You may have heard of the Roof Gardens in Kensington, an astonishing 1.5-acre plot 100ft above street level. Nearly 70 years old, they were designed by landscape architect Ralph Hancock for the rooftop of what used to be Derry and Tom's department store in Kensington High Street.
Hancock also designed the Rockefeller Center gardens in New York City, which each had a national theme. The Roof Gardens follow the same pattern, with three themed gardens - Spanish, Tudor and Woodland - containing more than 70 trees, a stream stocked with fish and the famous resident flamingos. Both the Roof and the Rockefeller gardens date from 1933.
The Roof Gardens are now part of Virgin Limited Edition, Sir Richard Branson's portfolio of unique retreats, but I first visited them when they were part of Biba in the 1970s. Since then, they've had a bit of a chequered career until Branson bought them in 1981. I've never been quite sure whether they are open to the public or not, although they are used for big private parties, such as media launches and showbusiness events.
So I'm happy to say that following a makeover last year, they are once more open to the public, on selected dates. If you want to visit, go here for more information.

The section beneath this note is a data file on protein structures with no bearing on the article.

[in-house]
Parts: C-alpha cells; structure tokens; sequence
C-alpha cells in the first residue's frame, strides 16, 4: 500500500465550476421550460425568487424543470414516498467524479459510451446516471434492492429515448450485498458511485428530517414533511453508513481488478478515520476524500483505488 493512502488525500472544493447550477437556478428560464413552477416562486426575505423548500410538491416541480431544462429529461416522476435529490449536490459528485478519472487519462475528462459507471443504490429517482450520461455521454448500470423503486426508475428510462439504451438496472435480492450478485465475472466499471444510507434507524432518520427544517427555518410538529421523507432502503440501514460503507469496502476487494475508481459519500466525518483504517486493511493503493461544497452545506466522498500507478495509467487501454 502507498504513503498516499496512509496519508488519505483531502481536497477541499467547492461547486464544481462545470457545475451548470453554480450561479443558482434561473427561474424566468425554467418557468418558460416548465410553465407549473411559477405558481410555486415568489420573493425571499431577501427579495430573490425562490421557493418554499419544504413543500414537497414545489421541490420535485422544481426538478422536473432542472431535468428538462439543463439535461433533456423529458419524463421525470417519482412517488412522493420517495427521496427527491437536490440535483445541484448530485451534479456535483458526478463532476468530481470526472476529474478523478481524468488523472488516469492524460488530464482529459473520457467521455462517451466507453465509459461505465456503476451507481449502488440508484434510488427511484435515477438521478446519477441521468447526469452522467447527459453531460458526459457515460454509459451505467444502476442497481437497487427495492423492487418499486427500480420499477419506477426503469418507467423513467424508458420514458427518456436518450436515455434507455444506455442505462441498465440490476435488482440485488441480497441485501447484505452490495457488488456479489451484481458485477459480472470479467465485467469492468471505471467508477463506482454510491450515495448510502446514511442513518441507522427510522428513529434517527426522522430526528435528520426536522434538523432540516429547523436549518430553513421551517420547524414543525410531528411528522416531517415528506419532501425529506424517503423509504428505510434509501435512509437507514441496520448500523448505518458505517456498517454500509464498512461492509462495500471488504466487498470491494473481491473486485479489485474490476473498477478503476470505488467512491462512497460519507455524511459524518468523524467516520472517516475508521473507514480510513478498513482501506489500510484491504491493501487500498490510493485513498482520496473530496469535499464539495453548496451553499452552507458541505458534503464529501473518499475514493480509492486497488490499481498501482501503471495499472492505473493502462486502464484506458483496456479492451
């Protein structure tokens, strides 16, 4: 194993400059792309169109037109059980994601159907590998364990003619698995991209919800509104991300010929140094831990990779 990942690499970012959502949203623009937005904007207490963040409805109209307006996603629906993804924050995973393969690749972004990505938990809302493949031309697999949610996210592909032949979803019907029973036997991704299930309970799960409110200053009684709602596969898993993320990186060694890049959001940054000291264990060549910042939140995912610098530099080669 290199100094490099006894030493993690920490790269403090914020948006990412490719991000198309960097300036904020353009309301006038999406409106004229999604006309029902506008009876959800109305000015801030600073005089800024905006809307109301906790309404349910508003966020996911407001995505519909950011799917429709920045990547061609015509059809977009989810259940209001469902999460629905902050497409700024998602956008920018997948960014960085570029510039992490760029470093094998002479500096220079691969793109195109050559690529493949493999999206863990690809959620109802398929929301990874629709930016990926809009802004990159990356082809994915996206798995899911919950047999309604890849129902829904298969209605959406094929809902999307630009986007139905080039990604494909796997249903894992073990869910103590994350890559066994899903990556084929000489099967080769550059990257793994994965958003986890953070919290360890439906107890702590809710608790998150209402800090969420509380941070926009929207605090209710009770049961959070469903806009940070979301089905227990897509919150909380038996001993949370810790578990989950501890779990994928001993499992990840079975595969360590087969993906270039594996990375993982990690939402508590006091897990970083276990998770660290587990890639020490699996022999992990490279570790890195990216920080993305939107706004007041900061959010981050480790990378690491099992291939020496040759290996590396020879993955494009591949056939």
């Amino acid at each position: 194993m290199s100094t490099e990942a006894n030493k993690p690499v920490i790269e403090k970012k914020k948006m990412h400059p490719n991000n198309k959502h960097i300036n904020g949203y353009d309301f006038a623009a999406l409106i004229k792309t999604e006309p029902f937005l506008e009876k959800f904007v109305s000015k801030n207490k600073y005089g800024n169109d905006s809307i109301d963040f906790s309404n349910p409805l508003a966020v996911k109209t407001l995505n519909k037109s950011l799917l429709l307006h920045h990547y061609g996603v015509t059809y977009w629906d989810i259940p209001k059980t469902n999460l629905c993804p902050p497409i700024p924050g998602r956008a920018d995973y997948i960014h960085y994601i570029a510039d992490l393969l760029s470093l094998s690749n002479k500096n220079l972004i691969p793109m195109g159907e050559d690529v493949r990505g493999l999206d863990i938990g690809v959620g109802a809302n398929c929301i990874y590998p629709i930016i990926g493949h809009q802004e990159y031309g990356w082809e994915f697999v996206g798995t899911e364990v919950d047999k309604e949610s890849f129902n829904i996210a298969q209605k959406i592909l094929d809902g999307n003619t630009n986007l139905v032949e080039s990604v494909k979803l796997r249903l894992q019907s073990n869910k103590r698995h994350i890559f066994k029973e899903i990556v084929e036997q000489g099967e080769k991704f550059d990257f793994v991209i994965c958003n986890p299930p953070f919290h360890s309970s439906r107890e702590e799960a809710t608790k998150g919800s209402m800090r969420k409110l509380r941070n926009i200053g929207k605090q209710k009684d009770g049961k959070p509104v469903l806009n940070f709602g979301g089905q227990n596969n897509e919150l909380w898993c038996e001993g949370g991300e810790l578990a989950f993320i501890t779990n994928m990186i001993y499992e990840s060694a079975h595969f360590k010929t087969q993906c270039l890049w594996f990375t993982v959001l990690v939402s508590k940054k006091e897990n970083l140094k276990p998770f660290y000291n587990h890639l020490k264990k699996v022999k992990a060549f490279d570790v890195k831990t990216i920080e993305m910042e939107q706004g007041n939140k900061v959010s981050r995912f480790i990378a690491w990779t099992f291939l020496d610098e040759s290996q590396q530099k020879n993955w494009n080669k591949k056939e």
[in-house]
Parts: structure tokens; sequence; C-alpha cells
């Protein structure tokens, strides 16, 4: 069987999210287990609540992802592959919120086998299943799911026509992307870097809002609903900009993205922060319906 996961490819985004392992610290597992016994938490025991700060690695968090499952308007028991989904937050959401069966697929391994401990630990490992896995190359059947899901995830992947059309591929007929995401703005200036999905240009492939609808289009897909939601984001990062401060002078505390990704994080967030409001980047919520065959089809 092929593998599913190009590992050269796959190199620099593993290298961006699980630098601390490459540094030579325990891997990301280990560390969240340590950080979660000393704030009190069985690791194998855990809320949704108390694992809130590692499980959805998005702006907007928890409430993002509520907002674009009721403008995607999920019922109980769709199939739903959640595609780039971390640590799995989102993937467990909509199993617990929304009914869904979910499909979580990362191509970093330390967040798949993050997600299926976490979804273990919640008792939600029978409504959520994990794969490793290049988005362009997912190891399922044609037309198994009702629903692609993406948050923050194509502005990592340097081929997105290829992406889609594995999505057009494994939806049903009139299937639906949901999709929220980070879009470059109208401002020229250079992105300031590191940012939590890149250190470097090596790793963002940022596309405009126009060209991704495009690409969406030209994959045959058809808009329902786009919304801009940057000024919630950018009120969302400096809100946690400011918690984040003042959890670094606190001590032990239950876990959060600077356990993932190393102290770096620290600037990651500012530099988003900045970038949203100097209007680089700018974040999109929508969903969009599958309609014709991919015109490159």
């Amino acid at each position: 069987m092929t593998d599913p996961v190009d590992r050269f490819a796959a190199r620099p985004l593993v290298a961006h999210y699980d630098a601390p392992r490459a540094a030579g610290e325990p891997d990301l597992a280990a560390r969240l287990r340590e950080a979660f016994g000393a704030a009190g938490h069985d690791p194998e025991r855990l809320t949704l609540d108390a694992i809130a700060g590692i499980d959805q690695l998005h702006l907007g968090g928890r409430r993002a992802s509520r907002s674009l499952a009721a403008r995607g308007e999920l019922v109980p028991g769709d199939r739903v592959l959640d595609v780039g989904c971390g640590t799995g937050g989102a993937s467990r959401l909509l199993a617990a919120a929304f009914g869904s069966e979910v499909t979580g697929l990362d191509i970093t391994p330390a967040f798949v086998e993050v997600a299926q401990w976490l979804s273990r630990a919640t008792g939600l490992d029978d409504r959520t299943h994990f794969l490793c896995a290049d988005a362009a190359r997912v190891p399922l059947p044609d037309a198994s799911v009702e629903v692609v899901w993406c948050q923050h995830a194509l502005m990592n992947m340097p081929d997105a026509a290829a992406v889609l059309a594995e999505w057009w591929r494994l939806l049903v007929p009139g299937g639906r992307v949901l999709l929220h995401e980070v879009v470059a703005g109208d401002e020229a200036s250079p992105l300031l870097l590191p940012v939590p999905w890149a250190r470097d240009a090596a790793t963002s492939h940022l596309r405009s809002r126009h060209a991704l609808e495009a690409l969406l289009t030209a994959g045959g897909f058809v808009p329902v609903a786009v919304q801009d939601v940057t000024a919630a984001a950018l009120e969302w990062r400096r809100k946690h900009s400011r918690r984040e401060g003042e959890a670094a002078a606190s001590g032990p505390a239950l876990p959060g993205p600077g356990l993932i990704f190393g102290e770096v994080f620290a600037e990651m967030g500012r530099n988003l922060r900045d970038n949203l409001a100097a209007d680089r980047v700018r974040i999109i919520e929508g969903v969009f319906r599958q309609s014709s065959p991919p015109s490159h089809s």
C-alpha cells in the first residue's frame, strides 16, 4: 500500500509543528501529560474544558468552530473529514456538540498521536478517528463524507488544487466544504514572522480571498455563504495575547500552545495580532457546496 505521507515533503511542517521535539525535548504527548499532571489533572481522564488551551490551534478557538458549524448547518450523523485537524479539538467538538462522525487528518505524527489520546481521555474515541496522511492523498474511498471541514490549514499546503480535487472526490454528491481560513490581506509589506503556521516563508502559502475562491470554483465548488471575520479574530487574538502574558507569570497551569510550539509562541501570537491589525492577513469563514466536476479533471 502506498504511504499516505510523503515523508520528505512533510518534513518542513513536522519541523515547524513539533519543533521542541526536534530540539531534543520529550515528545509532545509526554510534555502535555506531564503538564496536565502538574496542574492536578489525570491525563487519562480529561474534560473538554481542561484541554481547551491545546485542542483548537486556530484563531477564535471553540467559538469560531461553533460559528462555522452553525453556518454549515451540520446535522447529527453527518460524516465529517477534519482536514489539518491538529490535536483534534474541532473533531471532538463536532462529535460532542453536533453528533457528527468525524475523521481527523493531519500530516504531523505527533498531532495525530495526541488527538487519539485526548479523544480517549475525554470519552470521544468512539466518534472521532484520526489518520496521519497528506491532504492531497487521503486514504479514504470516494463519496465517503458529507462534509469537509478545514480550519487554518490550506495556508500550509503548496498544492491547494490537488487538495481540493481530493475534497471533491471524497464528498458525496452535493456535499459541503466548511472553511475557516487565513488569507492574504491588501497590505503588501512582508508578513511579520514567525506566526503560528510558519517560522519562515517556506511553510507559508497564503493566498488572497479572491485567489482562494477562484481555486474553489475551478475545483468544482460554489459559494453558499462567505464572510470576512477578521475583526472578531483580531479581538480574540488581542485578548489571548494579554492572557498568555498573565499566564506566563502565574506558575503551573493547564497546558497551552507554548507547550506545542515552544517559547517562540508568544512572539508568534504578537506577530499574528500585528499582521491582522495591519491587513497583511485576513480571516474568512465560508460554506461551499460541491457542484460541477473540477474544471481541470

Most fascinating of all, however, is the news that this month, the Roof Gardens have launched their own gardening club. For £25 you can have access to the gardens, and an invitation to a Sunday morning event where members will be able to listen to a speaker from the gardening world on subjects from urban bee-keeping to summer bedding followed by a demonstration from Head Gardener, David Lewis.
The first event will take place on Sunday 18 April 2010 and the speaker will be Philippa O’Brien, garden designer, Capel Manor lecturer and urban bee expert. Subsequent member events will take place on Sunday 25 July, Sunday 24 October and Sunday 23 January.
Those who sign up will get a branded gardening shirt, a quarterly newsletter containing seasonal expert advice and Roof Gardens news, and can enjoy up to 15% discount when dining at the venue’s award-winning Babylon Restaurant on selected weekdays.
David Lewis, the head gardener, writes a blog about his gardens, which you can read here. I was amused to see that while the rest of us were worrying about how our garden birds were surviving the worst British winter for 30 years, David was worrying about his flamingoes.
The gardens are now protected by preservation orders for the trees, and a Grade II listing but that doesn't deter David from a very practical approach to gardening. This season he's keen to not only grow more veg for the restaurant, Babylon, but also get the chefs to help with the planting.
The entrance to the Roof Gardens is in Derry Street, just across the road from my office, and they're one of the things that makes working in Kensington so exciting. I shall certainly be joining the gardening club - if only for the pleasure of taking friends there for lunch.